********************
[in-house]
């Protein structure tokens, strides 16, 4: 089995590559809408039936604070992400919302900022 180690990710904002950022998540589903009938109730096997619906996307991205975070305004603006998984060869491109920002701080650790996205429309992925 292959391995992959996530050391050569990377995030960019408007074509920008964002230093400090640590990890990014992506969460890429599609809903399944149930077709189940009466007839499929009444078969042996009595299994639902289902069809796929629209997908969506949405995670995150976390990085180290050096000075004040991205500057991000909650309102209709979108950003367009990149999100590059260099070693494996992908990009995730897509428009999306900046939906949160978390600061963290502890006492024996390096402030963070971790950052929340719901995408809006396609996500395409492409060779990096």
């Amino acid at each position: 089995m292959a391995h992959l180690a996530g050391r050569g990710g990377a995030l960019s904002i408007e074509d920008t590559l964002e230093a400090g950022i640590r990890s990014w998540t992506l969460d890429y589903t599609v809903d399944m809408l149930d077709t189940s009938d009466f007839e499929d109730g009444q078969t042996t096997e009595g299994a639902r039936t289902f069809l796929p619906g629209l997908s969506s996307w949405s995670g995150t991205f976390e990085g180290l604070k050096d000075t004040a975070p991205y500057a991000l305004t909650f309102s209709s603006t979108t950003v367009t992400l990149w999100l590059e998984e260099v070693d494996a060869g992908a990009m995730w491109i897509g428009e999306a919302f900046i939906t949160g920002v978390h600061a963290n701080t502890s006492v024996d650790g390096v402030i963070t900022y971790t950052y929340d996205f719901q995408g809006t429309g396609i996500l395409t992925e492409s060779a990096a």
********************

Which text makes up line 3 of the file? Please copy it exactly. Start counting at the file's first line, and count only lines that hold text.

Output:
């Amino acid at each position: 089995m292959a391995h992959l180690a996530g050391r050569g990710g990377a995030l960019s904002i408007e074509d920008t590559l964002e230093a400090g950022i640590r990890s990014w998540t992506l969460d890429y589903t599609v809903d399944m809408l149930d077709t189940s009938d009466f007839e499929d109730g009444q078969t042996t096997e009595g299994a639902r039936t289902f069809l796929p619906g629209l997908s969506s996307w949405s995670g995150t991205f976390e990085g180290l604070k050096d000075t004040a975070p991205y500057a991000l305004t909650f309102s209709s603006t979108t950003v367009t992400l990149w999100l590059e998984e260099v070693d494996a060869g992908a990009m995730w491109i897509g428009e999306a919302f900046i939906t949160g920002v978390h600061a963290n701080t502890s006492v024996d650790g390096v402030i963070t900022y971790t950052y929340d996205f719901q995408g809006t429309g396609i996500l395409t992925e492409s060779a990096a």